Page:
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His administration just released a major report detailing far-reaching impacts of the climate crisis. His response? “I don’t believe it.”
“In all seriousness, the willful denial and obfuscation by Trump on climate change is a crime against humanity. Billions of people will bear incalculable harm for generations to come. Much, much, much worse than possibly colluding to steal an election.” —Eric Holthaus
Speaking to reporters outside the White House, Trump said of the National Climate Assessment (NCA4), “I’ve seen it, I’ve read some of it, and it’s fine.” Asked about the report’s conclusions on the climate crisis’s economic impact on the country, Trump declared, “I don’t believe it.”
“We cannot afford a leader who sticks his head in the sand while people suffer the consequences,” said Michael Brune, executive director of the Sierra Club.
“The climate assessment, put forth by Donald Trump’s own administration,” Brune added, “makes it clearer than ever that if we don’t act now, the catastrophic effects of climate change will reshape the United States and the world to the detriment of those alive today, and for generations to come.”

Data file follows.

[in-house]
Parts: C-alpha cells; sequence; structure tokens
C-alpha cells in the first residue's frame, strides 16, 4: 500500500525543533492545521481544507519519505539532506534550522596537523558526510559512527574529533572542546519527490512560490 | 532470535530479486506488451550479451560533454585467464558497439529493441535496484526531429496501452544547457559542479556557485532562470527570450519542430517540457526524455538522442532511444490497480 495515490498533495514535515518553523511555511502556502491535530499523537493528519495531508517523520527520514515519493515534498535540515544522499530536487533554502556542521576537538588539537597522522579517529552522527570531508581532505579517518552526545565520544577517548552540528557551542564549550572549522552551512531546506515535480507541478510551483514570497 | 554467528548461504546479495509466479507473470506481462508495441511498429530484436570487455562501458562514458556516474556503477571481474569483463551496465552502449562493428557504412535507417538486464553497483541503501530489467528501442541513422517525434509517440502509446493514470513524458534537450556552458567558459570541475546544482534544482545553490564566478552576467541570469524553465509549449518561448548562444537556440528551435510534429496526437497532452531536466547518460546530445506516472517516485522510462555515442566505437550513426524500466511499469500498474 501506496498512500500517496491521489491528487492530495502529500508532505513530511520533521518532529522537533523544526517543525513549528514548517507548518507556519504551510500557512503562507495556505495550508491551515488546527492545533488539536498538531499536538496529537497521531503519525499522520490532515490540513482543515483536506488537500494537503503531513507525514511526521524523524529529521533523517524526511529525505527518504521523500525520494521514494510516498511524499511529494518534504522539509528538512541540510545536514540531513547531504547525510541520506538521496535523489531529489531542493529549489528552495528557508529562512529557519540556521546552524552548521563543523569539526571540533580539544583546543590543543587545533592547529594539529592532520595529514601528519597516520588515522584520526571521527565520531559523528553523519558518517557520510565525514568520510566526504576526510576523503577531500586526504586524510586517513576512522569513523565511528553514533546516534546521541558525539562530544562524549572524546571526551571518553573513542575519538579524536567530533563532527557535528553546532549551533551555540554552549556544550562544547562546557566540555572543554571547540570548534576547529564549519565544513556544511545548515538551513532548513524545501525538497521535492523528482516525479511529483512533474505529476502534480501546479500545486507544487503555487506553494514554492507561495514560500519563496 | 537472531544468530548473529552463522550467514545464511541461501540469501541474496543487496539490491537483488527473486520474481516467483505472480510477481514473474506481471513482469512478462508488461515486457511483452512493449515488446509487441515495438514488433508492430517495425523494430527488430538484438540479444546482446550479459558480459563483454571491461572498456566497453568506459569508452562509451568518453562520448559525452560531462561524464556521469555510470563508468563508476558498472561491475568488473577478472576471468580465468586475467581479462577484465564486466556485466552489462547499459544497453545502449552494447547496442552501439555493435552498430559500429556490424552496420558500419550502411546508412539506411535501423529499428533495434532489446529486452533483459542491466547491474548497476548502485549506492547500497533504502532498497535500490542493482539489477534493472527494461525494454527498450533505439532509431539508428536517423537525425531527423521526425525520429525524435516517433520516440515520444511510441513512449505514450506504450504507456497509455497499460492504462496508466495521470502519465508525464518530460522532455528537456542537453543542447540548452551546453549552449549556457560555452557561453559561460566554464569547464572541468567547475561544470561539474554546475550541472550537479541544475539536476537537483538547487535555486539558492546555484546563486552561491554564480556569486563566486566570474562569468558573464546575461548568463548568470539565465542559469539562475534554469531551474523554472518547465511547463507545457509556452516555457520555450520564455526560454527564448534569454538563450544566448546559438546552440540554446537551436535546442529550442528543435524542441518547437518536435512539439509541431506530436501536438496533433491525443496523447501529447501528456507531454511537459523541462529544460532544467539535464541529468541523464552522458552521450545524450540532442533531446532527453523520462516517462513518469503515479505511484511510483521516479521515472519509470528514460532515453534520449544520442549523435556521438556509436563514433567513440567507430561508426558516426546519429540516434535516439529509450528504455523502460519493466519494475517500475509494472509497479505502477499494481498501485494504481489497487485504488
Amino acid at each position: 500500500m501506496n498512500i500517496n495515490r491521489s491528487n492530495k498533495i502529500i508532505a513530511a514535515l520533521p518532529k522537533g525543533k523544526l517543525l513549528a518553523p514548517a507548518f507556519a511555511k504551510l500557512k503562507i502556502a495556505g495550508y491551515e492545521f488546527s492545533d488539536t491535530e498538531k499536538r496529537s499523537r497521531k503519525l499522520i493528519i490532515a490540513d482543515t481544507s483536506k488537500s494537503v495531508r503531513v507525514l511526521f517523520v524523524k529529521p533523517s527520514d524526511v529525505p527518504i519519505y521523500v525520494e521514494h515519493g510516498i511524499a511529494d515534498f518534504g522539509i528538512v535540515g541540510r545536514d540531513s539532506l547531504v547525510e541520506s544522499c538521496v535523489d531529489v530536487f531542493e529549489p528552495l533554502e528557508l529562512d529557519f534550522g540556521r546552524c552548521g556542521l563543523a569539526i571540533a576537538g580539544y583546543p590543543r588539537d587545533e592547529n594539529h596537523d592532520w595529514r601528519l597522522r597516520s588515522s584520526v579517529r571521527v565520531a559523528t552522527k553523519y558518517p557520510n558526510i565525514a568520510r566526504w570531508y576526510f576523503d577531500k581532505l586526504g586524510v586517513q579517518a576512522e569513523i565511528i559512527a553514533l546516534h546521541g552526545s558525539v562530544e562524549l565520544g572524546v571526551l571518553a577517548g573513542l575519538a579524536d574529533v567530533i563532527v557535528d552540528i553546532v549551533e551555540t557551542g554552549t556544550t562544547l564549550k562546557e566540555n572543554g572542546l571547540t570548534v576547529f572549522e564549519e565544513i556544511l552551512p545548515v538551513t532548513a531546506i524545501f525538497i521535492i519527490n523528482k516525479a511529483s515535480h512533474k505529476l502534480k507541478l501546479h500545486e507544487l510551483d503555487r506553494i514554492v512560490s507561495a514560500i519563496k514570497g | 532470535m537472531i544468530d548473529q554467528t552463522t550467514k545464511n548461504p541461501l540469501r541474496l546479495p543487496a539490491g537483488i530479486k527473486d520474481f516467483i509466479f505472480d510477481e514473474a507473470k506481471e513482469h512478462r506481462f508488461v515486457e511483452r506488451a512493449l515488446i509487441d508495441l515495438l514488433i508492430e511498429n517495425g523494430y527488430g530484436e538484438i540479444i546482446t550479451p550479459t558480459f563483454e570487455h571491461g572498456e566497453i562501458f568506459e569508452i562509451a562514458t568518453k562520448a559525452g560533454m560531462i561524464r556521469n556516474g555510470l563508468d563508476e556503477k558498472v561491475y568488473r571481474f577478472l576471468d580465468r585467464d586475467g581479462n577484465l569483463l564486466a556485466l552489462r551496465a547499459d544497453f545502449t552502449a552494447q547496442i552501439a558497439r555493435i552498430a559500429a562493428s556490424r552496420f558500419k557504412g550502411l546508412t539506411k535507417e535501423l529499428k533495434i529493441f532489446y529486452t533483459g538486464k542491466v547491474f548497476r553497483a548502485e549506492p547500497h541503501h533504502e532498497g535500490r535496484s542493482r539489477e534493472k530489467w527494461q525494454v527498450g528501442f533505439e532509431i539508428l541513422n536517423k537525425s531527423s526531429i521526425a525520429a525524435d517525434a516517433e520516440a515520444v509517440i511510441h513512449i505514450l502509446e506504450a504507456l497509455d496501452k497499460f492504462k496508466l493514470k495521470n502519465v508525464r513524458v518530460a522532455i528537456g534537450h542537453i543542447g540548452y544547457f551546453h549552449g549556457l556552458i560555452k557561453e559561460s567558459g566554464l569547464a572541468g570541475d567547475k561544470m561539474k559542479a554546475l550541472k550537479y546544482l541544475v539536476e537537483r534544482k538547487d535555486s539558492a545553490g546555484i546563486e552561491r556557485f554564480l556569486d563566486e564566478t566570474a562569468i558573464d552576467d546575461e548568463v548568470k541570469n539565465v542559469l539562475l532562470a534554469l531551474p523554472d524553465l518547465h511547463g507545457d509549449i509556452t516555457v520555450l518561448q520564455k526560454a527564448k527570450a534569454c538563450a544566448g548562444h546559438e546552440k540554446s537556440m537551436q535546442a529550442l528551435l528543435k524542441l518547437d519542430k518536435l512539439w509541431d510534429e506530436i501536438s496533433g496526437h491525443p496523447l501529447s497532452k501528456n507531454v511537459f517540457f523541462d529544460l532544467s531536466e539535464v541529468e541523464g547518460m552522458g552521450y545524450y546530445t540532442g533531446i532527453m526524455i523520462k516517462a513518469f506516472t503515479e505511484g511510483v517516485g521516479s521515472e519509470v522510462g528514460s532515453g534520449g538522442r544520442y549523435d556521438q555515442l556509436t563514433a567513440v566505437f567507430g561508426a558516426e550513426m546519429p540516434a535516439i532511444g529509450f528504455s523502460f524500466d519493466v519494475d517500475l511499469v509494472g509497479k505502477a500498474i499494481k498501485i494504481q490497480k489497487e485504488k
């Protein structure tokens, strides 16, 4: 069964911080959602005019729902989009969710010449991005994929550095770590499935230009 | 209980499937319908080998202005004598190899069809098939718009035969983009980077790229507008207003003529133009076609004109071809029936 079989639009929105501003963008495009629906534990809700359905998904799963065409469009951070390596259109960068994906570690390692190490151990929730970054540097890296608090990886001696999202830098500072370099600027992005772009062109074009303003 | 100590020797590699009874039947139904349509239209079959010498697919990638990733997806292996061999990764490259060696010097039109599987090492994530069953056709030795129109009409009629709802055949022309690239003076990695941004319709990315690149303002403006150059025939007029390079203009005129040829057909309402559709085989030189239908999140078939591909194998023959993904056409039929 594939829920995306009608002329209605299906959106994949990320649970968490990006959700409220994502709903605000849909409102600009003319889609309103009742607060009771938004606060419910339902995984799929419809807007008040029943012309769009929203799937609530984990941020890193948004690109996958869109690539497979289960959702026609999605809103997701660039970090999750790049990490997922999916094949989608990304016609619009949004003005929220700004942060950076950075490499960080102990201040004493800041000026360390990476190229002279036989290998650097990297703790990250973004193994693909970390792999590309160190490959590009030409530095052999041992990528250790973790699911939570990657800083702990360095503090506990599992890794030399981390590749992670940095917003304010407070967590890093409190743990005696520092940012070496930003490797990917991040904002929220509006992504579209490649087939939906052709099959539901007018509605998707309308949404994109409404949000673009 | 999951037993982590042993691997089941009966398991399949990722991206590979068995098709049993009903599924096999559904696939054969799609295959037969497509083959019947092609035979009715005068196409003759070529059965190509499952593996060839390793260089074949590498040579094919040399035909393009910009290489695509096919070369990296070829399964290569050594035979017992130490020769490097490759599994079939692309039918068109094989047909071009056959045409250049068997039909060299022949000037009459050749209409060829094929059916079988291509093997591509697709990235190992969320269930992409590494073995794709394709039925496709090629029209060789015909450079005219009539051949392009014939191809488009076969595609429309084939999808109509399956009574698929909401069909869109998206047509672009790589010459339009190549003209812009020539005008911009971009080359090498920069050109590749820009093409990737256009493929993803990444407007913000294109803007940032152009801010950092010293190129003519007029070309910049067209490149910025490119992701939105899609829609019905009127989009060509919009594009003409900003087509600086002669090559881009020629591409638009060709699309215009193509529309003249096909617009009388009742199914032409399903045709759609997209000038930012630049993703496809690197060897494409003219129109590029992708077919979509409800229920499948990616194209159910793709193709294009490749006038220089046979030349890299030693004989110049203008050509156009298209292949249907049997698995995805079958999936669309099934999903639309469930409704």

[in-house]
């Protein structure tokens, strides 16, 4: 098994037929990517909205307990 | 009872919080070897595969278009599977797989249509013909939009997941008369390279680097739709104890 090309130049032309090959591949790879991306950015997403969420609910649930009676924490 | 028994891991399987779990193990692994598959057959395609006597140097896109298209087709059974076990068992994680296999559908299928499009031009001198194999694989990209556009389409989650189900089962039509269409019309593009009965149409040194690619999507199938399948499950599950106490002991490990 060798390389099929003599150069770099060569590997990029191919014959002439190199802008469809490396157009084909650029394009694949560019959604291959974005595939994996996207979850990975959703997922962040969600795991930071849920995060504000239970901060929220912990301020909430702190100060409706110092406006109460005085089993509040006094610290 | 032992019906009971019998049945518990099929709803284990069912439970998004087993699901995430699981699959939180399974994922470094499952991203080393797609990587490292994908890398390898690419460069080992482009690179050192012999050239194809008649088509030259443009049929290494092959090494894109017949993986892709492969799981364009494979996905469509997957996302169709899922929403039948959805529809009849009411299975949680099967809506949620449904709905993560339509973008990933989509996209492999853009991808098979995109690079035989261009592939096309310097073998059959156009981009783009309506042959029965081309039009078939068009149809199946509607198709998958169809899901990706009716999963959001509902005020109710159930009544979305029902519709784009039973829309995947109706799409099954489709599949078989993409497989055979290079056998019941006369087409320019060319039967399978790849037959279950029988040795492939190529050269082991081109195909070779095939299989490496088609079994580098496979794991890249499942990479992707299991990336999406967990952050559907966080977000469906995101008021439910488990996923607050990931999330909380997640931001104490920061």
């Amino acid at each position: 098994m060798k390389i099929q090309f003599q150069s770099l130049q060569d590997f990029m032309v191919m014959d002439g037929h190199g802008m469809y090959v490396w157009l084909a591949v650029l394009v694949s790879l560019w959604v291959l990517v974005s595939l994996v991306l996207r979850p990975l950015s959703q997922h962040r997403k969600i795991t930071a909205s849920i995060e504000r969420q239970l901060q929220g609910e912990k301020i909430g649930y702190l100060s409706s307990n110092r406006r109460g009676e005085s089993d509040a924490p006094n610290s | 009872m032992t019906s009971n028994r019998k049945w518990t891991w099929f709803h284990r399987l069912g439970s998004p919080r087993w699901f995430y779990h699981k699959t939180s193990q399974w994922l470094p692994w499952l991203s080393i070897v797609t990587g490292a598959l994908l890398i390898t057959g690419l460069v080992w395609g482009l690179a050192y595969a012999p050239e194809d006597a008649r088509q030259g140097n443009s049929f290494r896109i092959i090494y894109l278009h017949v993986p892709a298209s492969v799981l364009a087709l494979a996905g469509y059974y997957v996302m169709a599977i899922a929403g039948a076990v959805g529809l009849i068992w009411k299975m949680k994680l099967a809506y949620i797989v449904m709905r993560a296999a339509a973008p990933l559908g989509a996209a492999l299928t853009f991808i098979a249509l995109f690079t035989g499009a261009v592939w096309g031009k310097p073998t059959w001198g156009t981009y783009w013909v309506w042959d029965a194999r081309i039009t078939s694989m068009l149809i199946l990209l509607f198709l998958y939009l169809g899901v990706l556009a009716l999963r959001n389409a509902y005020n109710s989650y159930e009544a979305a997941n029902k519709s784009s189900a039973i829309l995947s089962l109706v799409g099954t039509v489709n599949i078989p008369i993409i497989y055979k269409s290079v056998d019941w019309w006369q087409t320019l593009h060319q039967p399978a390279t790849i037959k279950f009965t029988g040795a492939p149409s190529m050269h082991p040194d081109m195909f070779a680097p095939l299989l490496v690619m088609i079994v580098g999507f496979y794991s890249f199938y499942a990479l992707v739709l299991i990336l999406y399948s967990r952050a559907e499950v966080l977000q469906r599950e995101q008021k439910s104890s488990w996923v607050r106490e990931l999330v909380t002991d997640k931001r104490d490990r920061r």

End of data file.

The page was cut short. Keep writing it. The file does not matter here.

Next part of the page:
Sen. Bernie Sanders (I-Vt.), for his part, said on Twitter the comment made the president “an international embarrassment and incredibly dangerous”:
Meteorologist Eric Holthaus weighed in on social media as well, calling “the willful denial and obfuscation by Trump on climate change… a crime against humanity”:
Another lawmaker commenting on Trump’s denial was Rep. Pramila Jayapal:
Some observers had already expressed outrage even before the 1,500-page report was released, saying the timing of the release—the Friday following Thanksgiving—was a ploy by the adminstration to limit news covereage of it.
Following its release, Brenda Ekwurzel, the director of climate science at the Union of Concerned Scientists and one of the NCA4 report authors, said, “In light of the report’s findings, it’s critical that federal, state, and local governments take aggressive action to protect U.S. residents by both reining in emissions and helping communities adapt to the climate impacts that are now inevitable.”
“While the report doesn’t offer policy recommendations,” she continued, “the findings certainly make a convincing case that the White House should stop rolling back climate policies and recognize that a much larger scale response is required to keep people safe.”
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